Editing is where the science and the art of podcasting continue their dance.
How much is really enough? I bounce from one idea to another in this case. Particularly with regards to editing the YouTube live events I’ve been running with my co-host Rich Bowden. Being live events, I feel editing too tightly would reduce the “live effect” that comes from that sort of recording. Equally, I don’t want to inflict coughs on the ears of the podcast listeners. So I do some light editing and try to remain faithful to the original.
In my more formal, monolog episodes for World Organic News and Zen Druid I tend to edit more tightly. In the more experimental Sound Collages, the editing can vary according to what I’m trying to achieve.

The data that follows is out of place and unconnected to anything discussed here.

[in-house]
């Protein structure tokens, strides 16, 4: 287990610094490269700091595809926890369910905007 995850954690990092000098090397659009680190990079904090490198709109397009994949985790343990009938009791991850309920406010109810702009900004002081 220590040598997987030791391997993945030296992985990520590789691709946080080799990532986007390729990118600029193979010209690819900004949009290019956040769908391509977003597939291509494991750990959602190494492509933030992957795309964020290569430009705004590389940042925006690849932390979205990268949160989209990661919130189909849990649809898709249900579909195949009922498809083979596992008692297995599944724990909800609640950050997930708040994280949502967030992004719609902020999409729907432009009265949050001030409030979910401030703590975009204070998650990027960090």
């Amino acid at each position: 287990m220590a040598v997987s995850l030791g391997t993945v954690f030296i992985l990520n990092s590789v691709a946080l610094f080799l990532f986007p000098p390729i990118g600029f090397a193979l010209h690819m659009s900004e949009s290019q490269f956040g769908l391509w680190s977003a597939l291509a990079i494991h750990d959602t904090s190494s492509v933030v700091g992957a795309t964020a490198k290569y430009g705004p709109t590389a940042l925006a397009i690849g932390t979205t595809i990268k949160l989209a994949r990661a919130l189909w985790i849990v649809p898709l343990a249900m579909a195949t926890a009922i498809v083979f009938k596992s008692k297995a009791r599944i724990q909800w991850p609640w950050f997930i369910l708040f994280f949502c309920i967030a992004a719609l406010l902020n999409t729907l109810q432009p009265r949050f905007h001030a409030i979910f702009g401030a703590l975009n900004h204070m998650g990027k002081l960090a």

This is the clue. What are you trying to achieve? The “Bread” piece I was talking about in the post on Soundscapes is up on the PodThoughts feed and you can hear how I was a bit heavy handed in the use of some sound effects. On the whole though I’m happy with the way that turned out.
The pacing of the voice was what I wanted and the sound effects were to add colour.
I had a sound vision for that piece. Having a sound vision or template for your podcast is a good place to start. It gives you and your listeners, a baseline from which you can work and they can have audio expectations.
The consistency of the sound vision is critical.
By maintaining the sound vision across your episodes, people come to expect a certain style. That style talks about you. It is part of your authenticity. It is part of the “Know, Like and Trust” process that grows with each episode. And it is through these growing steps that you become an expert in your niche.
As we discussed in the post on Defining Your Audience, finding your niche is how you find a place to express that authority.
- Define your sound vision.
- Edit to your vision.
- Maintain that sound vision as a baseline for your Podcast.
- Any major changes should probably be part of a re-launch.